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Watch: This talking fetus scene in ‘Blonde’ has created another media storm about abortion…

Watch: This talking fetus scene in ‘Blonde’ has created another media storm about abortion…

Ask any pastor about times when Americans tend to take stock of their religious commitments and it’s likely you will hear something like the following.

For most people, but especially for those who are married or/or have children, there are obvious gateways from one stage of life to another and, frequently, there are religious teachings and rites that go with them. Think birth, baptism, marriage, children, aging and, finally, death. In many lives, there are moments of conversion or doubt, as well as life-threatening illnesses and tragedies. Divorce? Broken relationships with children? Yes, more symbolic gates.

Clergy know they will have to help women and men deal with these gates. I have always argued, in discussions with editors, that these gateways are often linked to important trends and news events. Changing a prayerbook or hymnal, for example, may threaten doctrines and symbols that, for the devout, are linked to rites that frame these life events.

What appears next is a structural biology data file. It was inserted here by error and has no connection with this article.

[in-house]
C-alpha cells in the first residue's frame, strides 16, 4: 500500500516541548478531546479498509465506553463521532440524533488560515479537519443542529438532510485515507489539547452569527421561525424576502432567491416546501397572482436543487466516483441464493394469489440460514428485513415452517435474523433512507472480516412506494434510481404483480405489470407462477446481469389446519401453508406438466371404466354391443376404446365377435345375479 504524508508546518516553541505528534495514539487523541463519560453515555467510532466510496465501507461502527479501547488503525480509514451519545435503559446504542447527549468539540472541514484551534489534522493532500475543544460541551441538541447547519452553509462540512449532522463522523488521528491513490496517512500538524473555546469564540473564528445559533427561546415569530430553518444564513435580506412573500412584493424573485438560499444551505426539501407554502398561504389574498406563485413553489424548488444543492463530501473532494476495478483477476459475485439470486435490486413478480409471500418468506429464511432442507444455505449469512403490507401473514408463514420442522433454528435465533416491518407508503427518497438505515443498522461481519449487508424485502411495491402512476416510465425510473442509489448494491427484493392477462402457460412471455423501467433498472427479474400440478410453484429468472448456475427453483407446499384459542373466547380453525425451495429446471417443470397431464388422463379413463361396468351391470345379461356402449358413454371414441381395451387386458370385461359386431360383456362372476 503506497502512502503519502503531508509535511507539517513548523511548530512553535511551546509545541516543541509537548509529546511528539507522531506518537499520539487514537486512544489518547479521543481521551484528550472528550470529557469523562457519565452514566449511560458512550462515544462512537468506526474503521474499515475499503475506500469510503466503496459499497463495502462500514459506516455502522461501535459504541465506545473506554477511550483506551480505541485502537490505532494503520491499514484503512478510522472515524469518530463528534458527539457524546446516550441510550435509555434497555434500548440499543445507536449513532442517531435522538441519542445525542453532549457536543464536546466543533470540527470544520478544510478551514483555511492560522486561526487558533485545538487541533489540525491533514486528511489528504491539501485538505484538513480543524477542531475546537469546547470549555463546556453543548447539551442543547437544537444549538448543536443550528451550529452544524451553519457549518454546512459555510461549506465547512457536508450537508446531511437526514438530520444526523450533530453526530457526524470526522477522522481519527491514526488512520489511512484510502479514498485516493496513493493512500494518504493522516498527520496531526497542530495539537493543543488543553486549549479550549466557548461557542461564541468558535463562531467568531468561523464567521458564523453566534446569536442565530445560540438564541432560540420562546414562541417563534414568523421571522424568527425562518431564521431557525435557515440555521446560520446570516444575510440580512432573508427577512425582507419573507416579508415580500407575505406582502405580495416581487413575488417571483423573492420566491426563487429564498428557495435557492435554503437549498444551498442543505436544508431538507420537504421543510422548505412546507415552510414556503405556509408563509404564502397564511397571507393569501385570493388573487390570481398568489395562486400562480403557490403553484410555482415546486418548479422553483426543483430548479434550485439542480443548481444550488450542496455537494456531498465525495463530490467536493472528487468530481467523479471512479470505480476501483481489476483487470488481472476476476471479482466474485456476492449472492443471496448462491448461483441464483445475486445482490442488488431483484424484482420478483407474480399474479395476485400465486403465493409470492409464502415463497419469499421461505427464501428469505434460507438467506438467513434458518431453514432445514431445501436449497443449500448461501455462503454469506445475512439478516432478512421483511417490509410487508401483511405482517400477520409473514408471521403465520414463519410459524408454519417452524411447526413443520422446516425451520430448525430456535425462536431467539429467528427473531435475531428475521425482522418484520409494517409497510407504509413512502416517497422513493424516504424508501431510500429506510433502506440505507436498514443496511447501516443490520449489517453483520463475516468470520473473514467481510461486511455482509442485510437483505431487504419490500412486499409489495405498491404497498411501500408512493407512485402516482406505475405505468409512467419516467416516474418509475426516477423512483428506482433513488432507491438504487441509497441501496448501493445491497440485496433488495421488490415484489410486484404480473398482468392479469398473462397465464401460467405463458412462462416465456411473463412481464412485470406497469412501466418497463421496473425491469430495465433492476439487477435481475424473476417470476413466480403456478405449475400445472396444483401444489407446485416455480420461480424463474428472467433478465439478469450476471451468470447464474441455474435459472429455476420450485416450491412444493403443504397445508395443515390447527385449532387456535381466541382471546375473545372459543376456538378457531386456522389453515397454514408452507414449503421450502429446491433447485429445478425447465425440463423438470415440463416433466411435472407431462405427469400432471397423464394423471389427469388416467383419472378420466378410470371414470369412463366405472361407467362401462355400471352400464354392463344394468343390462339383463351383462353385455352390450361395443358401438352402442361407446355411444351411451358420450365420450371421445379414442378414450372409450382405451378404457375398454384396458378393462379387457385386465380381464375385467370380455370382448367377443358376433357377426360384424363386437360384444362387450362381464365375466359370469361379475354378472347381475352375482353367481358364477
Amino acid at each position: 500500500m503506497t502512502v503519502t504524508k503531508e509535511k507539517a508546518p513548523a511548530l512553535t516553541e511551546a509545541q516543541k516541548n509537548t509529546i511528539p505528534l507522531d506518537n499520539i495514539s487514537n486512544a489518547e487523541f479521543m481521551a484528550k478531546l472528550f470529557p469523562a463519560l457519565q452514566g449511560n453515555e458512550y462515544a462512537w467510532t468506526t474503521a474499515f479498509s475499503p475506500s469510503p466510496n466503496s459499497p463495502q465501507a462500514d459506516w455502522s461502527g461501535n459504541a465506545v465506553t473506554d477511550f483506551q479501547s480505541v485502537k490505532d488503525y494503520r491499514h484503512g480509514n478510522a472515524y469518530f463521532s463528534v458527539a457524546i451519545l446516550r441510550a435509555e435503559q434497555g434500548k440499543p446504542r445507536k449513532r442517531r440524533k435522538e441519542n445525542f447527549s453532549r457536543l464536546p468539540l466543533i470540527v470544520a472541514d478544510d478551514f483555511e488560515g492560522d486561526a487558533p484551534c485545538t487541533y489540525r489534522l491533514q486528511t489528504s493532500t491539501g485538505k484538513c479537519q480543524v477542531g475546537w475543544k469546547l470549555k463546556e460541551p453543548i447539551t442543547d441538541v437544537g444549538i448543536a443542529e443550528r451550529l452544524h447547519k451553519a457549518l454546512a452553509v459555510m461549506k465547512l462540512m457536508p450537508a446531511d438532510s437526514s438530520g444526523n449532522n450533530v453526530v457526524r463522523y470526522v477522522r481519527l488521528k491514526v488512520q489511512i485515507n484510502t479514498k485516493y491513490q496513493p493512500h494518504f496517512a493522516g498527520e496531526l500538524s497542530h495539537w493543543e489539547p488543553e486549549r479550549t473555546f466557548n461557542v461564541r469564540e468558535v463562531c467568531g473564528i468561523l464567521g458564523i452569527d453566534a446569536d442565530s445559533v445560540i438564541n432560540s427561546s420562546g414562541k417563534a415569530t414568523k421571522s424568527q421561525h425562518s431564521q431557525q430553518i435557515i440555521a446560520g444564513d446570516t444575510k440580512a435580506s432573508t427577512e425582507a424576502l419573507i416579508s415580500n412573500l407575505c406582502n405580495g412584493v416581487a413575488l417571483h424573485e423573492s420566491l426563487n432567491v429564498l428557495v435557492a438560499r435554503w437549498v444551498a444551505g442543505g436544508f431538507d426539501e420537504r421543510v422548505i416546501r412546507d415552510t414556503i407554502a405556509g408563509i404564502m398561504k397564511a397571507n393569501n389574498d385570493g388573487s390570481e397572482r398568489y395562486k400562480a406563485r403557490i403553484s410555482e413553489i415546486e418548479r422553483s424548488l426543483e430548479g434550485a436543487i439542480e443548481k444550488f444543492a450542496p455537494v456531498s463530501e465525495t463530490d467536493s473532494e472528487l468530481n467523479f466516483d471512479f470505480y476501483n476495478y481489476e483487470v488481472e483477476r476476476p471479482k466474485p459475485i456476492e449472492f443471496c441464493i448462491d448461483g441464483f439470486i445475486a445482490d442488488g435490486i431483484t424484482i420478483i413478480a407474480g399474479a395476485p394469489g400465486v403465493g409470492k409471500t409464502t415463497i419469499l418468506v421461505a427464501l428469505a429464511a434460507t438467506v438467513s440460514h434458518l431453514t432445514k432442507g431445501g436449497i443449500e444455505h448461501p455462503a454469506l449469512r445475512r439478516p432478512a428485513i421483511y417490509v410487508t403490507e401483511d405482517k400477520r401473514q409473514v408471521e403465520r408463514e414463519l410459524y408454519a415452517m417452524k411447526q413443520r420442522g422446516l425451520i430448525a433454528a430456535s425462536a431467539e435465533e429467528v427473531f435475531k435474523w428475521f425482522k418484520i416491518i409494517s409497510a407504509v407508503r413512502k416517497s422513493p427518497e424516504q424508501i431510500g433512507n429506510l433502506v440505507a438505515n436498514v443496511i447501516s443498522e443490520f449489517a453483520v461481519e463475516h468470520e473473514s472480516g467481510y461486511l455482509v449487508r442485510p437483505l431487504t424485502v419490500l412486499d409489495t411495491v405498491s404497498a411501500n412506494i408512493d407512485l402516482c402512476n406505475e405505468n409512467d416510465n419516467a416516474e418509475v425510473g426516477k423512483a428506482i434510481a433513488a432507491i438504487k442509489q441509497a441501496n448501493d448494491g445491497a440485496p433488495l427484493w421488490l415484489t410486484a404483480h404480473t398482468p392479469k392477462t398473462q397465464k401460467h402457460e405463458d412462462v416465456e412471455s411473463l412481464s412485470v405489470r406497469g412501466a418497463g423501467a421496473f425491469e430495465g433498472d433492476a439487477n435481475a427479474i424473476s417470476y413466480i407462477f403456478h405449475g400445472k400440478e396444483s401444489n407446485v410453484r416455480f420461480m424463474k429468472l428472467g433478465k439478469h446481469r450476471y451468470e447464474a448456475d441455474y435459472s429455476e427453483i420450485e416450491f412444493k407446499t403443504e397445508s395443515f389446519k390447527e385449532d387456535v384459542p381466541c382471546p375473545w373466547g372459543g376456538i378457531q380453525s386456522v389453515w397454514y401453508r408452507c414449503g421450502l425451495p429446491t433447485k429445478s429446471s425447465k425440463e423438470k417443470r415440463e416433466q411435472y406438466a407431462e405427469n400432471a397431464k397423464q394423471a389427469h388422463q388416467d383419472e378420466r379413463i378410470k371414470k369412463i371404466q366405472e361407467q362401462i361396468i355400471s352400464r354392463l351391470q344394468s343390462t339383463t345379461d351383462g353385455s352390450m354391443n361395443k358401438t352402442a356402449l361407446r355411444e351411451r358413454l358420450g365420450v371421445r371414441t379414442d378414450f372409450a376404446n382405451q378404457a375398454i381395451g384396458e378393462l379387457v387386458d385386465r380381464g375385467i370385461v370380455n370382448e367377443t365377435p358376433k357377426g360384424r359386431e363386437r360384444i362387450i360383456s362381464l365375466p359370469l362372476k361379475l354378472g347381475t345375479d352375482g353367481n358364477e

This brings us to this week’s “Crossroads” podcast (CLICK HERE to tune that in), which focuses on some news and commentary about the life of one of Hollywood’s greatest superstars — Marilyn Monroe. The problem is that the controversial, lurid new movie “Blonde” includes events and images that clearly link abortion to other life-defining events, especially horrors such as rape and other forms of sexual and emotional abuse.

Abortion can lead to grief and may be viewed as a form of violence against women? That pushes several hot buttons at the same time, and not just for right-wing Christians in the Bible Belt. Consider the symbolism of mourners visiting the famous Garden of Unborn Children in Japan.

As always, let me stress that abortion is a topic that, for many, raises religious issues — as well as moral, legal and political questions. This raises challenges for journalists and artists alike.

First, let’s look at the obvious news hook — that Planned Parenthood officials needed to react to this brutal NC-17 movie, a flick that is creating Oscar buzz surrounding the work of actress Ana de Armas.

The headline at The Hollywood Reporter proclaims, “Planned Parenthood: ‘Blonde’ Is “Anti-Abortion Propaganda.” Here is the key material: